• Be respectful and follow the guidelines: Every submission has guidelines. Read them. Follow them. If it seems like jumping through hoops is a waste of your time, thinking of sending out 35 submissions that don’t even qualify. That’s a waste. Most guidelines can be found on the website beneath or within the “Submissions” page.
  • Make sure your work is complimentary and tight: If you send out a group (3-5) poems it will help to have the poems compliment one another in some way, so the tone is not too disruptive but it also shows the depth of your writing skill. Also. EDIT. I know poetry is a bit free form and we can play with spellings and words to make things interesting, but don’t play it that way if you really just didn’t feel like spell checking.
  • Keep a Log of your submissions: If you use Submittable (and many contests, journals and mags do), it will track who you’ve sent work to, when, and how much the fee was if applicable. This not only helps you keep on budget but it allows to see where your work is and query or move on if no responses are given with the appropriate time frame. If you don’t want to go that route, you can make a spreadsheet in Excel, or keep a notebook with the date submitted, the publisher/journal, the poem(s) sent, the expected response time, entry fee, and anything else that you feel like creating a column for.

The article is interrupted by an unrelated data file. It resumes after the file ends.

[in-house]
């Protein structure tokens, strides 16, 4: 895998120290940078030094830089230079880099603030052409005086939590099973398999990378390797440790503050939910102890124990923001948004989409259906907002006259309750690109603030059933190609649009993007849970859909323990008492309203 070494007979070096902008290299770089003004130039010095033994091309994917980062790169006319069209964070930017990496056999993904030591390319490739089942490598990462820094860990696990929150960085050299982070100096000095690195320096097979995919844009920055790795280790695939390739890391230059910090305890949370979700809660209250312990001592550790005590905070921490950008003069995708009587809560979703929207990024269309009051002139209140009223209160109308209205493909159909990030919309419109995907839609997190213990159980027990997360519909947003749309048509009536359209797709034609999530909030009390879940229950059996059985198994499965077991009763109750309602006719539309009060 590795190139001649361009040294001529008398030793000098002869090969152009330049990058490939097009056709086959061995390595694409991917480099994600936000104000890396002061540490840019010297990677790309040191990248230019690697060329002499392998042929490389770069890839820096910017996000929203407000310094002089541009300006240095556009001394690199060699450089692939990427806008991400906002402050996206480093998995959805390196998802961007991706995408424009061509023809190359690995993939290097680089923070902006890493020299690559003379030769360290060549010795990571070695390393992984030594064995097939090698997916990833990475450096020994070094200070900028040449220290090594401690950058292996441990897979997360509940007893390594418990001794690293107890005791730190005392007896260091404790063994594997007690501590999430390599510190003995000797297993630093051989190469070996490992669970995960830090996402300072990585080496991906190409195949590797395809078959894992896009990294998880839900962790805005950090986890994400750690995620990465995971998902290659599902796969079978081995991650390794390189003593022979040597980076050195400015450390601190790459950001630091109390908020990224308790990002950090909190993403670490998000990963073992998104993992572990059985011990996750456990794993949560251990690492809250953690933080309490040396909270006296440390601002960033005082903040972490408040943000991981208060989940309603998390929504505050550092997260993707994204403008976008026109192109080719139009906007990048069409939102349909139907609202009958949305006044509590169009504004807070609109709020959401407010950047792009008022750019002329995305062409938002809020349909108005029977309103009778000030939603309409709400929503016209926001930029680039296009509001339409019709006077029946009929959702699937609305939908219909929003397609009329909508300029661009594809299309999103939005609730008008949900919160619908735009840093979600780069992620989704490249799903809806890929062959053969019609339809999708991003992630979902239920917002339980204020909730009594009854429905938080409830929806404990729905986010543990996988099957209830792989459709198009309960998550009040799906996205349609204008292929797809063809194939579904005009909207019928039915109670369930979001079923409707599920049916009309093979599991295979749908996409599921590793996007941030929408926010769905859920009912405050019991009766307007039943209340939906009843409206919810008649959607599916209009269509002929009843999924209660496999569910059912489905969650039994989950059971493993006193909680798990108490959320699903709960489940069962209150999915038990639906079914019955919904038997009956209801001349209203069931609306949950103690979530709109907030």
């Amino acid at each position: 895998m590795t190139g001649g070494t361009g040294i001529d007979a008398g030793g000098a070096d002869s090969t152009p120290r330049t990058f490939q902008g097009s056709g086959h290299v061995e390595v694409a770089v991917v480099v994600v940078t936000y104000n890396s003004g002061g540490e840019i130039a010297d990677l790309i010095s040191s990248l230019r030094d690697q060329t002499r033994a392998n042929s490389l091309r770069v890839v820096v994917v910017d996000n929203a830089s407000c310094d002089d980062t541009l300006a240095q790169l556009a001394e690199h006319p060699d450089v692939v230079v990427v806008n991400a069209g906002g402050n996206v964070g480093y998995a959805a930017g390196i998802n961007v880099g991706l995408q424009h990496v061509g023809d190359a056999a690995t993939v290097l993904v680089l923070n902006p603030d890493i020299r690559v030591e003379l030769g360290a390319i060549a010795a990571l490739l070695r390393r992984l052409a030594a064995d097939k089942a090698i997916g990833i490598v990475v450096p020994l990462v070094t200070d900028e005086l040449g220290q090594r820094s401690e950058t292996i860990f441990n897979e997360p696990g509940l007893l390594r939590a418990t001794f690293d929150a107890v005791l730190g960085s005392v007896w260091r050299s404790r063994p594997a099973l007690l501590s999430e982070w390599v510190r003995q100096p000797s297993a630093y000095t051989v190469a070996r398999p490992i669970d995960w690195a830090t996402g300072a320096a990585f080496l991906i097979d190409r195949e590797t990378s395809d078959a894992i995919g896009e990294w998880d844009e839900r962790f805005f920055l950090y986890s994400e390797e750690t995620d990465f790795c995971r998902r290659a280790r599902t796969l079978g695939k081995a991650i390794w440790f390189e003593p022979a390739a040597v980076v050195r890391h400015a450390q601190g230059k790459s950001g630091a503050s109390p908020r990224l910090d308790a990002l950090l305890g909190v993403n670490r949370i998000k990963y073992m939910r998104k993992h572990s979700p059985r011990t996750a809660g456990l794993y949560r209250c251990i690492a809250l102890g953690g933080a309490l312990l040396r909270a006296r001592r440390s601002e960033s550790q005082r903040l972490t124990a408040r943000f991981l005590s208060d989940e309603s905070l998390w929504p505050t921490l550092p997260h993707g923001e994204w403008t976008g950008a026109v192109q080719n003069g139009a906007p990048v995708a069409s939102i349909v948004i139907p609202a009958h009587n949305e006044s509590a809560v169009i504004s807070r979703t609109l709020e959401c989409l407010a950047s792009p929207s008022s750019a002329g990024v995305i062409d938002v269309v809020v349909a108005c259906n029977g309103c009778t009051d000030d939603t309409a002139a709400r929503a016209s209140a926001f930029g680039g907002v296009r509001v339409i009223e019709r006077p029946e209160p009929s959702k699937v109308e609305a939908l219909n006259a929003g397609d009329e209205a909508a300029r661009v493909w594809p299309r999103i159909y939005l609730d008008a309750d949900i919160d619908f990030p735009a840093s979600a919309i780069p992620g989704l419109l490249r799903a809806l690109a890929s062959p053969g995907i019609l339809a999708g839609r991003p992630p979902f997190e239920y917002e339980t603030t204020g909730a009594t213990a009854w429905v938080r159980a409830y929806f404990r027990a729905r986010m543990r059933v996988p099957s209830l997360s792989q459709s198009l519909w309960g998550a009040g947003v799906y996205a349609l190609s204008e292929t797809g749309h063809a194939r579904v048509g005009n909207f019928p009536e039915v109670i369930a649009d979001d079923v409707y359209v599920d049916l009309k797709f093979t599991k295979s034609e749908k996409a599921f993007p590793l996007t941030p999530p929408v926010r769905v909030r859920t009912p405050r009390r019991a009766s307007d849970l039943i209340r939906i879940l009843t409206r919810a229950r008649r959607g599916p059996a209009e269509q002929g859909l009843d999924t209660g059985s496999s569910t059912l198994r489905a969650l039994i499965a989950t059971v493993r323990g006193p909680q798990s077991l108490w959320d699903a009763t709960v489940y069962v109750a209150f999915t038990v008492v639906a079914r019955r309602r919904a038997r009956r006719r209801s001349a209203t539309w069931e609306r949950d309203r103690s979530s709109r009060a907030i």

• Don’t be afraid or discouraged by rejection: I’ve known poets who submit over 700 times a year and maybe get only five to ten poems published. I’m not nearly that ambitious but it helps to know that its just part of the game, and is not necessarily a reflection of your work so much as it is a matter of odds.